Management of heart failure with preserved ejection fraction in a local public hospital in Hong Kong.

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Management of heart failure with preserved ejection fraction in a local public hospital in Hong Kong.

BMC Cardiovasc Disord. 2015;15:12

Authors: Leung AW, Chan CY, Yan BP, Yu CM, Lam YY, Lee VW

BACKGROUND: Heart failure (HF) is one of the most debilitating chronic illnesses. The prevalence is expected to increase due to aging population. The current study aimed to examine the management of heart failure with preserved ejection fraction (HFpEF) including drug use pattern, direct medical cost and humanistic outcome in a local public hospital in Hong Kong.
METHODS: The current study adopted the retrospective observational study design. Subjects were recruited from the Heart Failure Registry of the Prince of Wales Hospital in Hong Kong between 2006 and 2008 and completed the Minnesota Living with Heart Failure Questionnaire (MLHFQ) at 3 designated time-points conferred eligibility. Patients with significant valvular disorder were excluded. Each patient's medical record was reviewed for 12 months after the date of admission. Heart failure related admissions, clinic visits, cardiovascular drugs, laboratory tests and diagnostic tests were documented. Costs and MLHFQ scores in patients with or without hypertension, diabetes and renal impairment were compared.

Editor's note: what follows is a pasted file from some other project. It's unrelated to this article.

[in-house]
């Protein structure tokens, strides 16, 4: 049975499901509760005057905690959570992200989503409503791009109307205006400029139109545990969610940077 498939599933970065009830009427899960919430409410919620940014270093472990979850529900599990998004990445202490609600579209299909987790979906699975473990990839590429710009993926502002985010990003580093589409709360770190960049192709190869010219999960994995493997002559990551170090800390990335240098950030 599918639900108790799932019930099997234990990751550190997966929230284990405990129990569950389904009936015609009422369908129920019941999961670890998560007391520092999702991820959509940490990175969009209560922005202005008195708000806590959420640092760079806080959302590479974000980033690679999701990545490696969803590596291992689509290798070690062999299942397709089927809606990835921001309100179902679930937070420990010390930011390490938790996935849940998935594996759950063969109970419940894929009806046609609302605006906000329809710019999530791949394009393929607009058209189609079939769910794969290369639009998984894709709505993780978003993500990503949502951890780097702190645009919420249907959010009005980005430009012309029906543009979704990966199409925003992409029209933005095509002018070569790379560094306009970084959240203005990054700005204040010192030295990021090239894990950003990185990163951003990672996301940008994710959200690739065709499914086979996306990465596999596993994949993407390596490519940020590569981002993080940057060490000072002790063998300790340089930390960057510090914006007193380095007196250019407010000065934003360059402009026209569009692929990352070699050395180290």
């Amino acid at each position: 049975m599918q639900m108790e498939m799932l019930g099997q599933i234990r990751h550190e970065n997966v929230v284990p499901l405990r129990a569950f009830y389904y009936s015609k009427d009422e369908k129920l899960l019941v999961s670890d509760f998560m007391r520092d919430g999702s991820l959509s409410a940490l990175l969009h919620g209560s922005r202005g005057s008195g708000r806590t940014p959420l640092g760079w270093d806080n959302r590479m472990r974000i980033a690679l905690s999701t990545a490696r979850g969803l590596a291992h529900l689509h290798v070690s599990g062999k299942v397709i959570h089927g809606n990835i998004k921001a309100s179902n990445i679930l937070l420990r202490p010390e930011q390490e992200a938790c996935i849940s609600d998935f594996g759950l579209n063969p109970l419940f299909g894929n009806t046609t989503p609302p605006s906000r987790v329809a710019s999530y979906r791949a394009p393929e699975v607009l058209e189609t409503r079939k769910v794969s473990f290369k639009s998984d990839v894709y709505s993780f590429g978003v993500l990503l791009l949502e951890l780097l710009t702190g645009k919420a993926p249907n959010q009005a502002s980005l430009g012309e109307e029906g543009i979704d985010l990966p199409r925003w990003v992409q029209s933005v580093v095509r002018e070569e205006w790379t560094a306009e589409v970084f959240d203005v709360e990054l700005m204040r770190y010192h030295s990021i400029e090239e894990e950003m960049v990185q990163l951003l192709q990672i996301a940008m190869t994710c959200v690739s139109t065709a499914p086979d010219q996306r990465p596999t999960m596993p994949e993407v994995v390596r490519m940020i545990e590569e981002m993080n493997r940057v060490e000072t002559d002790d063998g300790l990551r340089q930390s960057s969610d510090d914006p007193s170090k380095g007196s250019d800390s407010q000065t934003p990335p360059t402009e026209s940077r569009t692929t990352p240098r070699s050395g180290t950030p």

RESULTS: A total of 73 HFpEF patients were included. It was found that loop diuretics (93.1%, 78.1%) was the most frequently used agent for HFpEF management in both in-patient and out-patient settings. The mean 1-year direct medical cost was USD$ 19969 (1 US $ = 7.8 HK$), with in-patient ward care contributing to the largest proportion (72.2%) of the total cost. Patients with diabetes or renal impairment were associated with a higher cost of HFpEF management. Significant difference was found in the renal impairment group (median cost: USD$ 24604.2 versus USD$ 12706.8 in no impairment group, p = 0.023). The MLHFQ scores of the subjects improved significantly during the study period (p < 0.0005).
CONCLUSIONS: The cost of management of HFpEF was enormous and further increased in the presence of comorbidities.

PMID: 25887230 [PubMed - indexed for MEDLINE]

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